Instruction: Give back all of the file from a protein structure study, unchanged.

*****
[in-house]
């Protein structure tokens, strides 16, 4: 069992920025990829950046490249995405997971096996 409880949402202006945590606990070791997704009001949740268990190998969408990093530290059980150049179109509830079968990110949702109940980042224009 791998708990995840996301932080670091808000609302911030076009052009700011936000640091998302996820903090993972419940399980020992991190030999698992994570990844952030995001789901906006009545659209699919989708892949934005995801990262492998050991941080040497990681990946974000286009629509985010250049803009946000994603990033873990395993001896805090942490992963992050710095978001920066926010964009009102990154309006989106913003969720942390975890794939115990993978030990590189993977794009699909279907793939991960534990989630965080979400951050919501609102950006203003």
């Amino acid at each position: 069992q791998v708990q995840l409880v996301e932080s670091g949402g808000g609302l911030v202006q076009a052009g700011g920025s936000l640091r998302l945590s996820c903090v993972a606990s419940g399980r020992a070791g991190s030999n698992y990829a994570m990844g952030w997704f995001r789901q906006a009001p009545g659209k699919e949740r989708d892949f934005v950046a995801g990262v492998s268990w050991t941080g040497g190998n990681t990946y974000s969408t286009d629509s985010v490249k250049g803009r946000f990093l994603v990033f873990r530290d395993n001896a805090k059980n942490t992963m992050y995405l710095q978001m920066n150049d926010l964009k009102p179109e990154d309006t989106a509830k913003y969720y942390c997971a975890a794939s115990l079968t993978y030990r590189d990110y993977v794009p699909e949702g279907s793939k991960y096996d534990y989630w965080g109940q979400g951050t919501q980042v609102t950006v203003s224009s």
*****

[in-house]
């Protein structure tokens, strides 16, 4: 069992920025990829950046490249995405997971096996 409880949402202006945590606990070791997704009001949740268990190998969408990093530290059980150049179109509830079968990110949702109940980042224009 791998708990995840996301932080670091808000609302911030076009052009700011936000640091998302996820903090993972419940399980020992991190030999698992994570990844952030995001789901906006009545659209699919989708892949934005995801990262492998050991941080040497990681990946974000286009629509985010250049803009946000994603990033873990395993001896805090942490992963992050710095978001920066926010964009009102990154309006989106913003969720942390975890794939115990993978030990590189993977794009699909279907793939991960534990989630965080979400951050919501609102950006203003």
């Amino acid at each position: 069992q791998v708990q995840l409880v996301e932080s670091g949402g808000g609302l911030v202006q076009a052009g700011g920025s936000l640091r998302l945590s996820c903090v993972a606990s419940g399980r020992a070791g991190s030999n698992y990829a994570m990844g952030w997704f995001r789901q906006a009001p009545g659209k699919e949740r989708d892949f934005v950046a995801g990262v492998s268990w050991t941080g040497g190998n990681t990946y974000s969408t286009d629509s985010v490249k250049g803009r946000f990093l994603v990033f873990r530290d395993n001896a805090k059980n942490t992963m992050y995405l710095q978001m920066n150049d926010l964009k009102p179109e990154d309006t989106a509830k913003y969720y942390c997971a975890a794939s115990l079968t993978y030990r590189d990110y993977v794009p699909e949702g279907s793939k991960y096996d534990y989630w965080g109940q979400g951050t919501q980042v609102t950006v203003s224009s």